Happy City Book Summary By Charles Montgomery

*This post contains affiliate links, and we may earn an affiliate commission without it ever affecting the price you pay.

Happy City (2013) is a book that discusses how city planning can have an impact on our quality of life in cities.

Written by Charles Montgomery, it examines the history of urban sprawl and design blunders, as well as strategies to create environments that promote socialization, relaxation and exercise.

The book outlines how features in a city can make or break the quality of life for its inhabitants, and provides suggestions for creating more livable environments.

It's an essential read for anyone wanting to understand the complexities of city life and live happier lives in our ever-growing urban centers.

Happy City Book

Book Name: Happy City (Transforming Our Lives Through Urban Design)

Author(s): Charles Montgomery

Rating: 4.5/5

Reading Time: 15 Minutes

Categories: Society & Culture

Author Bio

Charles Montgomery is an experienced writer and journalist, highly regarded for his work on urban engagement.

He won the coveted Charles Taylor Prize in 2005, with his book The Shark God highlighting his expertise in the field of cities.

His next major publication was the best-selling Happy City: Transforming Our Lives Through Urban Design, which delves deep into examining how we can all contribute to making cities more productive and livable.

With incredible insight and knowledge, Montgomery offers action steps for everyday people to join together in creating positive changes for our cities and building a happier society.

Charles Montgomery is one of the world’s go-to experts when it comes to designing better cities for better lives and has the track record to prove it.

Creating Happy Cities: Lessons In Urban Design For A Positive Vibe

Positive Vibe

We know that some cities are overflowing with vibrant energy while others simply lack a certain je ne sais quoi.

But why is this the case? Well, when it comes to urban design, it may surprise you to learn that it can make all the difference.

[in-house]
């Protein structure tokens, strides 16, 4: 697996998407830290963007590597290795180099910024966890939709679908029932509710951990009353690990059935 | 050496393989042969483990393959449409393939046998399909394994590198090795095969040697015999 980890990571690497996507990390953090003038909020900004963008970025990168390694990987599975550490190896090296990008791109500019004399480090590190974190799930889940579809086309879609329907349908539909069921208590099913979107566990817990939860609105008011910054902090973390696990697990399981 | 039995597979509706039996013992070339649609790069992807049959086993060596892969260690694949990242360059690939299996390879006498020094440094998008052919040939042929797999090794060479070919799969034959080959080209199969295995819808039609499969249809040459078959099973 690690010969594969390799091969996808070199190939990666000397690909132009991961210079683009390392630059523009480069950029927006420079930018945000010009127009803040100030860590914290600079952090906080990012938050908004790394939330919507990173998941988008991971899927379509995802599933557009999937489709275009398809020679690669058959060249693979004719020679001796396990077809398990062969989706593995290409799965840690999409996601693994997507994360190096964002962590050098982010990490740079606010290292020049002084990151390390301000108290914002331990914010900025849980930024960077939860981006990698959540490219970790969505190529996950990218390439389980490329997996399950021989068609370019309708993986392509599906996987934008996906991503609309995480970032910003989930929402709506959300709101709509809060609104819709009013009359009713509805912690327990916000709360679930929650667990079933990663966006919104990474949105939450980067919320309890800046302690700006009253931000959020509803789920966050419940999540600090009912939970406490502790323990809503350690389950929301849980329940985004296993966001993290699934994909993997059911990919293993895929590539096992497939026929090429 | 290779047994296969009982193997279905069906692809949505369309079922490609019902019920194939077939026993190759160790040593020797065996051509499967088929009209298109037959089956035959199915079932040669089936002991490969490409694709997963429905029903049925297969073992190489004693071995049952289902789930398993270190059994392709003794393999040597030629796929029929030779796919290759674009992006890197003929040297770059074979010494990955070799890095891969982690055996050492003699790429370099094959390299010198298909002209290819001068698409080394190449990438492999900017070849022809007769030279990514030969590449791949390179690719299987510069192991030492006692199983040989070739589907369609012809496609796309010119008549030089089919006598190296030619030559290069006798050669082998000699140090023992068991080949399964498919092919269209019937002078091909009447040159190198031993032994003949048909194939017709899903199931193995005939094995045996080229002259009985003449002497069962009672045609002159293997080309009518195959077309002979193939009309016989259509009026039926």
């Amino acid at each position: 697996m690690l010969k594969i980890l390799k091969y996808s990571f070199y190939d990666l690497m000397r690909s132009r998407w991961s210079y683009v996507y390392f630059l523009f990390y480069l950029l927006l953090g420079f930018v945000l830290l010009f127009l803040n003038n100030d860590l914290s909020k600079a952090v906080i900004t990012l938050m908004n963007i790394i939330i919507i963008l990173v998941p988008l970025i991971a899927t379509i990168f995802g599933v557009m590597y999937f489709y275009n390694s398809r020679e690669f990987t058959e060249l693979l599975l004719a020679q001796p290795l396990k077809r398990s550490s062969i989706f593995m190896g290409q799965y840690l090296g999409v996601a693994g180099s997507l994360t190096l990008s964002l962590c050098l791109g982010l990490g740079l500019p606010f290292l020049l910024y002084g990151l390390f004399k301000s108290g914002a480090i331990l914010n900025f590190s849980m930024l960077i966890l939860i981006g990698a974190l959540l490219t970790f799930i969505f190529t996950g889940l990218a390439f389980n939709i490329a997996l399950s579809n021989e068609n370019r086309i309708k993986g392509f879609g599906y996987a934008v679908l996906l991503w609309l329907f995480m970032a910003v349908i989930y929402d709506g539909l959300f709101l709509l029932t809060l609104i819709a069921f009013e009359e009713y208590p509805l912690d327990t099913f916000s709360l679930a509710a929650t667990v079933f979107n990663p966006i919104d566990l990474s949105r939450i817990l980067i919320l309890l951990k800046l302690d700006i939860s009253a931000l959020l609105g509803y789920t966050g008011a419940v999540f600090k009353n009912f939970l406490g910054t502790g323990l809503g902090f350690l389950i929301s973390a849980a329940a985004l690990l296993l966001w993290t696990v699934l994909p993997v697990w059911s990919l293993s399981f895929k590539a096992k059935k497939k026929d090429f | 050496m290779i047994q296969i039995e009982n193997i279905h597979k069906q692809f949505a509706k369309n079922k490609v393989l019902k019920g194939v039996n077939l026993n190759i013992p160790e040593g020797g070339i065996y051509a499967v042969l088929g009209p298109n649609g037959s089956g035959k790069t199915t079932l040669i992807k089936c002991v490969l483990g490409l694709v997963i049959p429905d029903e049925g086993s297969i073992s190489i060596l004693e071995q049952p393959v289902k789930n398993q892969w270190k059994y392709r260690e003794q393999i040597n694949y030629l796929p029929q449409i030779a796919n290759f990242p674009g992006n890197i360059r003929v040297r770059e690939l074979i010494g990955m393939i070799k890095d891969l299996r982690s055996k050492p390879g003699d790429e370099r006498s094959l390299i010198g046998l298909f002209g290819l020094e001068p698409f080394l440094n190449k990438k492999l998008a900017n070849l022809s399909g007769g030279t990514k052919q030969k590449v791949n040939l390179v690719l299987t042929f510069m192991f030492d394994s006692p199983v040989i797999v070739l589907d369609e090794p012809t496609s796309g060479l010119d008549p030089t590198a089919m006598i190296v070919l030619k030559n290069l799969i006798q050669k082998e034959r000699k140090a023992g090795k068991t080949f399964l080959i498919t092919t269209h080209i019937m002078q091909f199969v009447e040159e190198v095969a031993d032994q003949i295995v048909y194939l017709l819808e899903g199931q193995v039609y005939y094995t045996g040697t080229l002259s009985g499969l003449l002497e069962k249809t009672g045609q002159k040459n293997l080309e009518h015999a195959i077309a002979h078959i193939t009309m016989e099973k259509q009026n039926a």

That’s right – urban design has an influence on our happiness and well-being!

The Happy City Book talks about how city planning can be used to promote contentment and satisfaction among citizens.

Through their research, they discovered that sensible city planning promotes social interactions, equality and communality – all of which have a great impact on our overall feelings of joy and delight.

So if you’re interested in learning more about how urban design can foster happiness, then check out The Happy City Book!

You’ll learn why parks with trees are great, why driving in a congested city is rather stressful, and why living in California won’t necessarily guarantee your long-term happiness.

The Suburban Sprawl: How City Planning Has Led To Unhappiness

When city planners of the early twentieth century designed cities, their idea was to create areas where people could live healthier lives in comparison to the overcrowded and unsanitary conditions of industrial cities.

Unfortunately, what ensued when city-dwellers moved out of the city center and into the suburbs has not quite gone as they had hoped.

In recent years, it has become increasingly clear that suburban residents have been pushed out from many needed resources, including quality schools, medical care and enjoyable places to socialize.

These long commutes leave people tired and unsatisfied with their day-to-day lives.

Additionally, John Halliwell’s research on Gallup World Polls found that relationships with other people impact happiness far more than income; unfortunately for suburbanites, all that time spent commuting doesn’t leave room for much social interaction.

Overall, the suburbs have not had a positive effect on many citizens’ quality of life and happiness as initially intended.

Government action is often required to improve livability in modern cities; luckily though, it isn’t too late for cities to turn around – if plans are implemented now, there is still much potential for improving the lives of citizens all over.

Creating Safe And Inviting Common Spaces Brings People Together

Banning cars from city streets and staying on top of maintenance can definitely make public spaces attractive, inviting and safe.